in which management behaviour had changed as a result of using any of the
approaches. Ironically, the most frequently cited change was ‘an acceptance of
HR as a key business area’, acknowledged by 11 per cent of respondents,
followed by improvement in management skills such as communications, identified
by 8.3 per cent.

The Personnel Today/Deloitte & Touche report suggests several key
reasons for this, including the possibility that HR departments, even where
they have useful measures, may struggle to produce an output that has a
meaningful impact on the organisation. It also speculates that HR departments
may see these approaches more as compliance-based record keeping tools, rather
than instruments to drive performance or change.

This picture, however, is likely to change. As Walsh points out: "The
current economic environment is going to drive companies towards taking metrics
more seriously. The percentage of users will increase because of the
requirement for HR to demonstrate its value."

In addition, the report points to political factors – comments by UK
government ministers and initiatives within the European Commission suggest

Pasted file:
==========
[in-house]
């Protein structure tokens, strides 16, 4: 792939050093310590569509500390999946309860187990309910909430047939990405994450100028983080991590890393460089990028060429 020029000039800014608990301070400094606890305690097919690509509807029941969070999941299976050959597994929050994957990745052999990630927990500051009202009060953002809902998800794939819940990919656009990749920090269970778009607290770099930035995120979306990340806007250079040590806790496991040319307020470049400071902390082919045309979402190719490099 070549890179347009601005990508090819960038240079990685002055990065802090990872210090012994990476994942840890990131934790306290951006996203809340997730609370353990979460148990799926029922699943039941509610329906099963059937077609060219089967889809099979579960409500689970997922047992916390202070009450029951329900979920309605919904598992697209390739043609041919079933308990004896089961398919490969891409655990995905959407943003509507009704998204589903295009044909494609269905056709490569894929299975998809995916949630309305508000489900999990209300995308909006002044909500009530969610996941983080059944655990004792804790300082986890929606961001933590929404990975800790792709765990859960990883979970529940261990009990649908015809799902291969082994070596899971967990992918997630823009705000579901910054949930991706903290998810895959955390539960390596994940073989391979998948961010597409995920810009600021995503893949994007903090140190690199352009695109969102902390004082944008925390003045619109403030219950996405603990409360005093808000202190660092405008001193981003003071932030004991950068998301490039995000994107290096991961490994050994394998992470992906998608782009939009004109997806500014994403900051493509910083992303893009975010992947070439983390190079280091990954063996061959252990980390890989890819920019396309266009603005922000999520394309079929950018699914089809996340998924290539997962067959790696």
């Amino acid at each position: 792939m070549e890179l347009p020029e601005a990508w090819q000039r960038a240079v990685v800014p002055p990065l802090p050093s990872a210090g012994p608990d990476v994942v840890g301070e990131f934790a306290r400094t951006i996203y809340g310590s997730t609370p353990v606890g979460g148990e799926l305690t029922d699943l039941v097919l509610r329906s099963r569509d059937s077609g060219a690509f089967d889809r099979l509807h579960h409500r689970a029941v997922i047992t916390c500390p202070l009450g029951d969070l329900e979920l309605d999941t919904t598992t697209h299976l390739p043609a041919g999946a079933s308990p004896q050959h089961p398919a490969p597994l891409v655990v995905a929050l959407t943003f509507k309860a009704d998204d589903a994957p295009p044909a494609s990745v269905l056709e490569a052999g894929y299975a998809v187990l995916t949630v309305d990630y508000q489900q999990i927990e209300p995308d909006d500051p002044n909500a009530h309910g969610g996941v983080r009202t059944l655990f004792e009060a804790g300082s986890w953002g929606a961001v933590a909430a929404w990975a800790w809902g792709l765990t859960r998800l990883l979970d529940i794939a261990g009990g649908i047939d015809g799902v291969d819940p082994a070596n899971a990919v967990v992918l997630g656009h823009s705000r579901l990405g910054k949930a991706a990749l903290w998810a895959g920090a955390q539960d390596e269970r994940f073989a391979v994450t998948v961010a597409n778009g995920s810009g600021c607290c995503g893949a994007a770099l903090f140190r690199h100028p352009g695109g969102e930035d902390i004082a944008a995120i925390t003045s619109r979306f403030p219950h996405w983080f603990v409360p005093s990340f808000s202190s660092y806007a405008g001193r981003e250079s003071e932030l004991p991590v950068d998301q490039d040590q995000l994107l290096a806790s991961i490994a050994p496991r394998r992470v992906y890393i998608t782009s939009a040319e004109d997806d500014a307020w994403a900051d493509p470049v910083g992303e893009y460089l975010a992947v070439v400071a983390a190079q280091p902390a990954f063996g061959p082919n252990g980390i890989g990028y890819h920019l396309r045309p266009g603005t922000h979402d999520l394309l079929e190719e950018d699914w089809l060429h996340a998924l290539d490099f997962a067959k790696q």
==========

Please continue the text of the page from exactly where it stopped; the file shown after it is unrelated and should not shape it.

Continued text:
that measurement and statutory reporting on Human Capital could become
compulsory.

"I see every organisation needing to get comfortable with HR
benchmarking, and then progressing to more sophisticated methods of
measurement," says Walsh. "But this is generally driven by forces
outside HR – and maybe there’s not enough pressure being applied."

Ultimately, most organisations will end up deploying a combination of
methods – BT, for example, has deployed all of the five techniques. As Savage
says: "You don’t want just one type of measure – but you can also end up
with too many. You want to prioritise, work out what you’re trying to prove;
what do you need to know at any point in time? Allow for diversity within the
organisation. I envisage a portfolio of selective metrics that will change over
time to reflect changes in business and HR strategy and with progress in delivering
our people agenda over time."

To get involved in our Delivering HR Strategy series contact us on personneltoday@rbi.co.uk